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Flexibility on Haiti

HAITI'S military forces still have the upper hand while the Clinton administration seeks more flexibility from both President Jean-Bertrand Aristide and military leaders led by Lt. Gen. Raoul Cedras.

The exiled president, a Roman Catholic priest elected by a majority of almost 65 percent of Haitian voters, should by rights be presiding over the impoverished Caribbean nation. But this is not what the Haitian generals and police want, and they show no sign yet of turning from force to reason and reconciliation. This has prompted the Clinton administration this week to threaten a wider embargo if Mr. Aristide is not returned to power by Jan. 15.

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Ordinary Haitians continue to endure acute shortages of the most basic human needs - from food to civil rights.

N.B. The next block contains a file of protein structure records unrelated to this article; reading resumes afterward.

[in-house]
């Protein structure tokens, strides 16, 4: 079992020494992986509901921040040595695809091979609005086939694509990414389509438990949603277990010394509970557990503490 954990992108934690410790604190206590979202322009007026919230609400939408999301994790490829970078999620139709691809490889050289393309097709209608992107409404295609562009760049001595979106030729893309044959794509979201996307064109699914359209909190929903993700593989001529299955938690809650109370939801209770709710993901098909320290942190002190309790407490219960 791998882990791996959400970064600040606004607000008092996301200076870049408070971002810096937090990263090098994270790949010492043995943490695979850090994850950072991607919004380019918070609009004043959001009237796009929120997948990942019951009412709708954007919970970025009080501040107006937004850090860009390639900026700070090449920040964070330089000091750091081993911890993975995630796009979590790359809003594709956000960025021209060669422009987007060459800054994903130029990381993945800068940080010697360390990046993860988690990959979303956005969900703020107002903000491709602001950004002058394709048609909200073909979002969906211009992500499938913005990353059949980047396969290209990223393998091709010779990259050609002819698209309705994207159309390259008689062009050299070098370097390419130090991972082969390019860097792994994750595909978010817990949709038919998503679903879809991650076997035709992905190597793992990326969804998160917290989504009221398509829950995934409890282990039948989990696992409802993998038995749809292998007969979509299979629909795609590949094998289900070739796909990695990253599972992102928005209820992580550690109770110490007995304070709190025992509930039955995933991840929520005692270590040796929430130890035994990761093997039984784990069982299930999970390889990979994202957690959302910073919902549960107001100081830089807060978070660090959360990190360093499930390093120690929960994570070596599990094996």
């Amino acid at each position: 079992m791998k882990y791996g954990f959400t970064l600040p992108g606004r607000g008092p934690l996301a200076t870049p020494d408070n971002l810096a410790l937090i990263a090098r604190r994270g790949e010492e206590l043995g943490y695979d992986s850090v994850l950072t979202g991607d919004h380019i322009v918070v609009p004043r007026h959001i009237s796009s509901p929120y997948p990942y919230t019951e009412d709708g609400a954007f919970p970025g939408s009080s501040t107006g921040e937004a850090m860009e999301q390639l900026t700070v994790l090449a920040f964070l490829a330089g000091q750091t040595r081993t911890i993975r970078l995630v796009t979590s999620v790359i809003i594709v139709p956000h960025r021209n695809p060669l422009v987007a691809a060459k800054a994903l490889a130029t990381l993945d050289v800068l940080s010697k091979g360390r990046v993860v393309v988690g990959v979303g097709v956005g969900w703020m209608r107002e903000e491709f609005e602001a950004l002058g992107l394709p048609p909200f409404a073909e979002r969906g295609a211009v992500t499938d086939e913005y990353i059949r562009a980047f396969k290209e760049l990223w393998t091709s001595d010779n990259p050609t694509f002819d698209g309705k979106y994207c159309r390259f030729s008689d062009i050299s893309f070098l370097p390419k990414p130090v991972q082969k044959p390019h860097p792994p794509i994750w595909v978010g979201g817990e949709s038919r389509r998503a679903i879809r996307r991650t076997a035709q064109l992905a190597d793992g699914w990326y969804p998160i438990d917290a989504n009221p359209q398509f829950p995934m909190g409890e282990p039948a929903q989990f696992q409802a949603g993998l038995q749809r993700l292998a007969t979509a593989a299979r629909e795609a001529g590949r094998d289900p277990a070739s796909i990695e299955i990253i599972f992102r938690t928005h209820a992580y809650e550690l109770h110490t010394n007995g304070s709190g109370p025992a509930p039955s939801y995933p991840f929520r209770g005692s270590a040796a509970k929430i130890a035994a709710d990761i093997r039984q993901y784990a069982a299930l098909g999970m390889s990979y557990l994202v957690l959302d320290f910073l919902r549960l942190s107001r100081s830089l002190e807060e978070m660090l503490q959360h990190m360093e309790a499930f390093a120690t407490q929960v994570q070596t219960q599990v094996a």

Fortunately, church-related and other relief agencies from other countries continue to provide some aid. But many people are barely hanging on as conditions continue to worsen, and there is no doubt that without an end to the military-political standoff, the situation will deteriorate.

The Clinton administration - working with the United Nations - has sought help from and is being supported diplomatically by Canada, France, and Venezuela in its attempt to return Haiti to some semblance of a viable nation.

In addition, Lawrence Pezullo, US Ambassador to Haiti; Dante Caputo, special envoy for the UN and US; and (until recently) Prime Minister Robert Malval have kept communication lines open between the Army and Aristide, who has demonstrated courage but also inflexibility throughout this series of events. Whether or not Aristide develops an ability to compromise to a degree that makes it hard for his adversaries to brand him as hopelessly intransigent remains to be seen.

Clearly, Mr. Malval felt that the president was not flexible enough to provide room for meaningful dialogue with his adversaries.

Aristide must learn that there are times when a strong leader needs to bend in order to reach a worthy goal. He has only two years left in his five-year term; constitutionally, he cannot serve consecutive terms. Establishing democracy and improving Haiti's fragile economy are challenge enough for anyone. That cause is not well served if Aristide tries to match General Cedras's duplicity with an equal level of obstinancy.

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